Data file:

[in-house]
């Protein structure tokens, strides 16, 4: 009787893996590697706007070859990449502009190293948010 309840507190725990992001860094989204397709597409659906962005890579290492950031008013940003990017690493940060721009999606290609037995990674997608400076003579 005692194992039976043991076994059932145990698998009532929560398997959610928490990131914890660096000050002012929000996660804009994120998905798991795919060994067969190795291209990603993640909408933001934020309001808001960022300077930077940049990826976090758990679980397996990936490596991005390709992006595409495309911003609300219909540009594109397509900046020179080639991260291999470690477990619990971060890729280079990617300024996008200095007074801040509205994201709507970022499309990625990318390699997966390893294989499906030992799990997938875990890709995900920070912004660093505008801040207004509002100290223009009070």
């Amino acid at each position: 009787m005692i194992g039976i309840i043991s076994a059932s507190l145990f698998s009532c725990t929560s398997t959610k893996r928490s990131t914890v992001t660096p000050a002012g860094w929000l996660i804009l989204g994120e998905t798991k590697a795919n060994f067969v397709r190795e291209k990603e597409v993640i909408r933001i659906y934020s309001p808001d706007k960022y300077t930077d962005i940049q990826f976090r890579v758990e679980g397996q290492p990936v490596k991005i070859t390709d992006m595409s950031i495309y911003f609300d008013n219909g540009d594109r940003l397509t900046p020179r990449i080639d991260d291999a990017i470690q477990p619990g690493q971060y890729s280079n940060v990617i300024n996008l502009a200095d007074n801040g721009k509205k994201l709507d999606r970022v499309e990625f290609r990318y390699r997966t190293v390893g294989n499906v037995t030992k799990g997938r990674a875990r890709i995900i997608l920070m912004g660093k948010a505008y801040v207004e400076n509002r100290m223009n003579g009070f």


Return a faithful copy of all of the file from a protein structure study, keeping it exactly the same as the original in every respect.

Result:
[in-house]
């Protein structure tokens, strides 16, 4: 009787893996590697706007070859990449502009190293948010 309840507190725990992001860094989204397709597409659906962005890579290492950031008013940003990017690493940060721009999606290609037995990674997608400076003579 005692194992039976043991076994059932145990698998009532929560398997959610928490990131914890660096000050002012929000996660804009994120998905798991795919060994067969190795291209990603993640909408933001934020309001808001960022300077930077940049990826976090758990679980397996990936490596991005390709992006595409495309911003609300219909540009594109397509900046020179080639991260291999470690477990619990971060890729280079990617300024996008200095007074801040509205994201709507970022499309990625990318390699997966390893294989499906030992799990997938875990890709995900920070912004660093505008801040207004509002100290223009009070």
């Amino acid at each position: 009787m005692i194992g039976i309840i043991s076994a059932s507190l145990f698998s009532c725990t929560s398997t959610k893996r928490s990131t914890v992001t660096p000050a002012g860094w929000l996660i804009l989204g994120e998905t798991k590697a795919n060994f067969v397709r190795e291209k990603e597409v993640i909408r933001i659906y934020s309001p808001d706007k960022y300077t930077d962005i940049q990826f976090r890579v758990e679980g397996q290492p990936v490596k991005i070859t390709d992006m595409s950031i495309y911003f609300d008013n219909g540009d594109r940003l397509t900046p020179r990449i080639d991260d291999a990017i470690q477990p619990g690493q971060y890729s280079n940060v990617i300024n996008l502009a200095d007074n801040g721009k509205k994201l709507d999606r970022v499309e990625f290609r990318y390699r997966t190293v390893g294989n499906v037995t030992k799990g997938r990674a875990r890709i995900i997608l920070m912004g660093k948010a505008y801040v207004e400076n509002r100290m223009n003579g009070f």